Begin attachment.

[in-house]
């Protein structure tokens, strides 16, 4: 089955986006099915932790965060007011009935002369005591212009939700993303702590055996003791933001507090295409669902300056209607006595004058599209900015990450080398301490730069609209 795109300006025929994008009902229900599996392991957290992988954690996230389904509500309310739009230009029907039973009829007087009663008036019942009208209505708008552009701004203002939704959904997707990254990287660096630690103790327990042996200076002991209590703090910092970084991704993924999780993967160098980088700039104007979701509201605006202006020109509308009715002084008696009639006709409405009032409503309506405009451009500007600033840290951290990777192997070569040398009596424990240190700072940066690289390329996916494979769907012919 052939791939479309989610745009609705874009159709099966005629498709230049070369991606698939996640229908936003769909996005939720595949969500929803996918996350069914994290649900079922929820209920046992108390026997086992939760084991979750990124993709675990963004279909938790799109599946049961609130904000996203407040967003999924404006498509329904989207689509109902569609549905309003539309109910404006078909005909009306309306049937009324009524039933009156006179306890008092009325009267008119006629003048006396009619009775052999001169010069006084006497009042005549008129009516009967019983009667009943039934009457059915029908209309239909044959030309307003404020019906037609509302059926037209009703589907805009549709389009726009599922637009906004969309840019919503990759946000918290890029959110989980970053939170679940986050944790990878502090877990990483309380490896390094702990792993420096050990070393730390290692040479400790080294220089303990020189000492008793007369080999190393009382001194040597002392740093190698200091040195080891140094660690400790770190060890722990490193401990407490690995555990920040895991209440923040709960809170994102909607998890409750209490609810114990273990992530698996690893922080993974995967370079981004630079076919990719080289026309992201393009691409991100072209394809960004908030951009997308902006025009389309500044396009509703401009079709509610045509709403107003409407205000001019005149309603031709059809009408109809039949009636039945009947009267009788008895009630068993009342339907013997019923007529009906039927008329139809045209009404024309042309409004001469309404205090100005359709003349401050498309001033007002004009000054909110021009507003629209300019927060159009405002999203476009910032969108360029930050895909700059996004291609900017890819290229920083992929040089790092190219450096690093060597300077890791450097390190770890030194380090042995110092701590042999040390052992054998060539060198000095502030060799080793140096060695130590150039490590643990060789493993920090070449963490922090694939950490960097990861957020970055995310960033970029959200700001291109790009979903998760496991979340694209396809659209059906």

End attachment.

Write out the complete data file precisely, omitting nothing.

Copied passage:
[in-house]
């Protein structure tokens, strides 16, 4: 089955986006099915932790965060007011009935002369005591212009939700993303702590055996003791933001507090295409669902300056209607006595004058599209900015990450080398301490730069609209 795109300006025929994008009902229900599996392991957290992988954690996230389904509500309310739009230009029907039973009829007087009663008036019942009208209505708008552009701004203002939704959904997707990254990287660096630690103790327990042996200076002991209590703090910092970084991704993924999780993967160098980088700039104007979701509201605006202006020109509308009715002084008696009639006709409405009032409503309506405009451009500007600033840290951290990777192997070569040398009596424990240190700072940066690289390329996916494979769907012919 052939791939479309989610745009609705874009159709099966005629498709230049070369991606698939996640229908936003769909996005939720595949969500929803996918996350069914994290649900079922929820209920046992108390026997086992939760084991979750990124993709675990963004279909938790799109599946049961609130904000996203407040967003999924404006498509329904989207689509109902569609549905309003539309109910404006078909005909009306309306049937009324009524039933009156006179306890008092009325009267008119006629003048006396009619009775052999001169010069006084006497009042005549008129009516009967019983009667009943039934009457059915029908209309239909044959030309307003404020019906037609509302059926037209009703589907805009549709389009726009599922637009906004969309840019919503990759946000918290890029959110989980970053939170679940986050944790990878502090877990990483309380490896390094702990792993420096050990070393730390290692040479400790080294220089303990020189000492008793007369080999190393009382001194040597002392740093190698200091040195080891140094660690400790770190060890722990490193401990407490690995555990920040895991209440923040709960809170994102909607998890409750209490609810114990273990992530698996690893922080993974995967370079981004630079076919990719080289026309992201393009691409991100072209394809960004908030951009997308902006025009389309500044396009509703401009079709509610045509709403107003409407205000001019005149309603031709059809009408109809039949009636039945009947009267009788008895009630068993009342339907013997019923007529009906039927008329139809045209009404024309042309409004001469309404205090100005359709003349401050498309001033007002004009000054909110021009507003629209300019927060159009405002999203476009910032969108360029930050895909700059996004291609900017890819290229920083992929040089790092190219450096690093060597300077890791450097390190770890030194380090042995110092701590042999040390052992054998060539060198000095502030060799080793140096060695130590150039490590643990060789493993920090070449963490922090694939950490960097990861957020970055995310960033970029959200700001291109790009979903998760496991979340694209396809659209059906």